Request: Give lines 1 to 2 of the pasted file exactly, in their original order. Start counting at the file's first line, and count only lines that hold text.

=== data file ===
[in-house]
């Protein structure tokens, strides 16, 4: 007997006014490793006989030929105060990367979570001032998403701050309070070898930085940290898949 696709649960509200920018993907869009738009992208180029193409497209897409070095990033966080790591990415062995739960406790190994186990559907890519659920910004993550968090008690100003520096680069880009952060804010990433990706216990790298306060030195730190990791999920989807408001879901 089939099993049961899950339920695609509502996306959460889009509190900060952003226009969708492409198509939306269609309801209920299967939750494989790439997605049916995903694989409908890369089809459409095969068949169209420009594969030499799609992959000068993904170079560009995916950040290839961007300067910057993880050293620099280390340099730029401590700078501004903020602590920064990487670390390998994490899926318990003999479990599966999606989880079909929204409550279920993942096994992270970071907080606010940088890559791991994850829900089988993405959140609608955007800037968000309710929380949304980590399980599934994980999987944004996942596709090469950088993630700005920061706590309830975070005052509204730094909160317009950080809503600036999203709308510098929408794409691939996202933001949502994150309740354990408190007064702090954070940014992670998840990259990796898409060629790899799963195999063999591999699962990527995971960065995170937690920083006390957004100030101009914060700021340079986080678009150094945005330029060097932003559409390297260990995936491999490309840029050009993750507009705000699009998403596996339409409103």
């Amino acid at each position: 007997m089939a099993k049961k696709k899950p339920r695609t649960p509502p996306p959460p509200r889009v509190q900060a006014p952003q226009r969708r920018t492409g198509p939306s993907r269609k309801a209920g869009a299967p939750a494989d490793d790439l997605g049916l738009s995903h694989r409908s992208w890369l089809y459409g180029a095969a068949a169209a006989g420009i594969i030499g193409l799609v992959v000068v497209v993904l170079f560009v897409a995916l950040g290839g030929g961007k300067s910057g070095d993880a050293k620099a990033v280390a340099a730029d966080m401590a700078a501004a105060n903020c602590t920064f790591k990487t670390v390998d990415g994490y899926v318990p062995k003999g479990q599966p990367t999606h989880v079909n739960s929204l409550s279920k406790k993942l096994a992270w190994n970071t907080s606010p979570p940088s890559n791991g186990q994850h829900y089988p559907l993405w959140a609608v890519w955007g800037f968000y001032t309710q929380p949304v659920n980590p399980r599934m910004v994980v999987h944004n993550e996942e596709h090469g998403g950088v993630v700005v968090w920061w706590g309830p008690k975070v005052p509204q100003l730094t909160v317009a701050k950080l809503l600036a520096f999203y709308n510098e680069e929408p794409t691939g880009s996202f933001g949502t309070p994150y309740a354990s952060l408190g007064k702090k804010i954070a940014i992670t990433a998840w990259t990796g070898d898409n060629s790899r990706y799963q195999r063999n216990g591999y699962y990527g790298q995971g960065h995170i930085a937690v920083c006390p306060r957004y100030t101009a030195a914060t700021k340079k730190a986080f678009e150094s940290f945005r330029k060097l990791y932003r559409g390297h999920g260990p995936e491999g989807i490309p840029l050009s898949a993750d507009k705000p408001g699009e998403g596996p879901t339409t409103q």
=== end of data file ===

[in-house]
């Protein structure tokens, strides 16, 4: 007997006014490793006989030929105060990367979570001032998403701050309070070898930085940290898949 696709649960509200920018993907869009738009992208180029193409497209897409070095990033966080790591990415062995739960406790190994186990559907890519659920910004993550968090008690100003520096680069880009952060804010990433990706216990790298306060030195730190990791999920989807408001879901 089939099993049961899950339920695609509502996306959460889009509190900060952003226009969708492409198509939306269609309801209920299967939750494989790439997605049916995903694989409908890369089809459409095969068949169209420009594969030499799609992959000068993904170079560009995916950040290839961007300067910057993880050293620099280390340099730029401590700078501004903020602590920064990487670390390998994490899926318990003999479990599966999606989880079909929204409550279920993942096994992270970071907080606010940088890559791991994850829900089988993405959140609608955007800037968000309710929380949304980590399980599934994980999987944004996942596709090469950088993630700005920061706590309830975070005052509204730094909160317009950080809503600036999203709308510098929408794409691939996202933001949502994150309740354990408190007064702090954070940014992670998840990259990796898409060629790899799963195999063999591999699962990527995971960065995170937690920083006390957004100030101009914060700021340079986080678009150094945005330029060097932003559409390297260990995936491999490309840029050009993750507009705000699009998403596996339409409103």